Explanation accepted for removal of magnolia

By Liz Wylie

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Fiona Donne with granddaughter Christina Donne-Lee under the condemned tree. Photo/Bevan Conley
Fiona Donne with granddaughter Christina Donne-Lee under the condemned tree. Photo/Bevan Conley

Trees disappearing from a Wanganui cemetery have upset a local nature lover.

Fiona Donne regularly walks through Aramoho Cemetery, where she enjoys the tree-lined pathways. When she learned a magnolia tree was scheduled for removal, she contacted Wanganui District Council staff to find out why.

The tree is planted near the memorial wall for stillborn babies and council staff told Mrs Donne the tree roots were spreading too close to the wall.

Earlier this year, other trees were also cut down at the cemetery and elsewhere.

"The council staff member I dealt with was very understanding," Mrs Donne said.

"She explained that the roots of the current tree have a 10 metre spread and they propose to replace it with another magnolia that is already 3m tall and has a smaller root spread.

They will also be placing an angel statue near the wall, which is really nice.

"Although I am not really very happy about a perfectly healthy tree being taken down, I think she was very fair, and there didn't seem to be any other option.

"I think she gave a very good explanation. As sad as I am, at least they are making an effort."

Mrs Donne has concerns about a number of trees being removed around town and wonders if some could be saved.

Council property manager Rowan McGregor says the parks team is responsible for more than 20,000 trees and prides itself on managing the tree stock to preserve the existing character of the district. The management regime regularly identifies and assesses the condition of trees. For more significant trees, a report is done on each tree before removal.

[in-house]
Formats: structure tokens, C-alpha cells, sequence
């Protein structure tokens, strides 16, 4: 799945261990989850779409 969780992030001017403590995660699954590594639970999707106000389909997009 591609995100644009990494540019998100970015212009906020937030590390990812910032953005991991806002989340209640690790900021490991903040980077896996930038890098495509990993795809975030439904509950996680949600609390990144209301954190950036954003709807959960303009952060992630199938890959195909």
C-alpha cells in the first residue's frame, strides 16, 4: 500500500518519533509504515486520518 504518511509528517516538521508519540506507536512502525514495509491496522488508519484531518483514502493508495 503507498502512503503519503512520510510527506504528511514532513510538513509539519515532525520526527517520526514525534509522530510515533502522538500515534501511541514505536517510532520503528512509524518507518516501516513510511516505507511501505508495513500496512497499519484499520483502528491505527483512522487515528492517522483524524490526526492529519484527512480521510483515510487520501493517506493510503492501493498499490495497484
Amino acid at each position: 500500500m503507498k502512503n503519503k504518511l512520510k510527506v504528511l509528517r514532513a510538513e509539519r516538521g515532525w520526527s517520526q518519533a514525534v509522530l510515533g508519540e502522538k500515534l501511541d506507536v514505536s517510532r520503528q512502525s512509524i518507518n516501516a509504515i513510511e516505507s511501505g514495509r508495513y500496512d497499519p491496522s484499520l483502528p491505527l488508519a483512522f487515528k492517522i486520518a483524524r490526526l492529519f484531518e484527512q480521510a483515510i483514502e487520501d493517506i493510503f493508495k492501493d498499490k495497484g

"The trees that Mrs Donne is referring to were Prunus in the cemetery, which had silverleaf and were not thriving at all, two small kowhai in Somme Parade that were dead , and a Prunus outside her property that was not a good specimen.

"We have ordered kowhai to fill a number of gaps along Somme Parade, including one outside Mrs Donne's property. The trees in the cemetery have been replaced with a species that is not susceptible to silverleaf.

"We generally remove and replant trees during winter. Where appropriate, we try to replant trees that are removed. We do need to recognise that trees have a finite life and our district has a number of older trees."

- Wanganui Chronicle

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